In terms of knowing what to sell, you would compare your current asset allocation with your target asset allocation, and then sell to rebalance your AA. For example, if itís been a bull market and your equities have risen in value faster than your bonds, then sell off enough equities to rebalance your AA. And vice versa if itís been a bear market.

rudged

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Re: How do you know whether itís a bull or a bear stock market?
« Reply #7 on: March 30, 2021, 04:36:48 PM »
In terms of knowing what to sell, you would compare your current asset allocation with your target asset allocation, and then sell to rebalance your AA. For example, if itís been a bull market and your equities have risen in value faster than your bonds, then sell off enough equities to rebalance your AA. And vice versa if itís been a bear market.

Thanks! So putting it all together. We have no way of knowing what markets will be in the future and no reliable way of determining how the markets are doing in the present or even in the immediate past. The best we can do in the face of this uncertainty is to construct portfolios that respond appropriately. (If bonds were negatively correlated with stocks, this makes perfect sense.)
« Last Edit: March 30, 2021, 05:25:37 PM by rudged »

reeshau

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Re: How do you know whether itís a bull or a bear stock market?
« Reply #8 on: March 30, 2021, 05:34:55 PM »
A market correction is generally viewed as a 10% drop in an index.  (Pick your index)  A bear market is a 20% drop.  Of course, those only get determined once it has happened--in the past.  An outright recession is 2 consecutive quarters of GDP reduction, and may take months or years for the National Bureau of Economic Research to determine.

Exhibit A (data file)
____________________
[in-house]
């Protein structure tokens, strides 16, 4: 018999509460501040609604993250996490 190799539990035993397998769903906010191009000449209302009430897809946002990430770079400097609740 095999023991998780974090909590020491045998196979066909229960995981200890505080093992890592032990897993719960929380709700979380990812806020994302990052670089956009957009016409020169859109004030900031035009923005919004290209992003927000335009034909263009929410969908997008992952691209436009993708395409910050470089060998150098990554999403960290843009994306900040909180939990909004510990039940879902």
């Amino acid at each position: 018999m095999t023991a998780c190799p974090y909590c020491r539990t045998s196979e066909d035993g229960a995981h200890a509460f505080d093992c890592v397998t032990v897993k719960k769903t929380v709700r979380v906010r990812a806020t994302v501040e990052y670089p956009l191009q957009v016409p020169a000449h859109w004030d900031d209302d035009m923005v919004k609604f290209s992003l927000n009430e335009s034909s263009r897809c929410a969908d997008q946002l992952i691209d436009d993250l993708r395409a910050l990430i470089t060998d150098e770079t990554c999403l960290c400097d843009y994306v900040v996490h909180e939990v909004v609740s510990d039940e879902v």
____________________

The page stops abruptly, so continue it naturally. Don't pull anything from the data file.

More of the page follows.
https://www.investopedia.com/terms/c/correction.asp
https://www.investopedia.com/terms/b/bearmarket.asp

If this person is truly worried about short-term fluctuations within a year, they could address those the same way you do when contributing: they could dollar-cost average, and automatically take out the appropriate dollar fraction is each period--1/4 each quarter, or 8% each month.  But most people I know aren't focused on that: either they take it out at the beginning of the year so that they can spend it (even if they have a buffer) or wait until the end of the year to manage their tax situation.  (which would apply outside of RMD's)

soccerluvof4

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Re: How do you know whether itís a bull or a bear stock market?
« Reply #9 on: March 31, 2021, 02:30:40 AM »
A market correction is generally viewed as a 10% drop in an index.  (Pick your index)  A bear market is a 20% drop.  Of course, those only get determined once it has happened--in the past.  An outright recession is 2 consecutive quarters of GDP reduction, and may take months or years for the National Bureau of Economic Research to determine.

https://www.investopedia.com/terms/c/correction.asp
https://www.investopedia.com/terms/b/bearmarket.asp

If this person is truly worried about short-term fluctuations within a year, they could address those the same way you do when contributing: they could dollar-cost average, and automatically take out the appropriate dollar fraction is each period--1/4 each quarter, or 8% each month.  But most people I know aren't focused on that: either they take it out at the beginning of the year so that they can spend it (even if they have a buffer) or wait until the end of the year to manage their tax situation.  (which would apply outside of RMD's)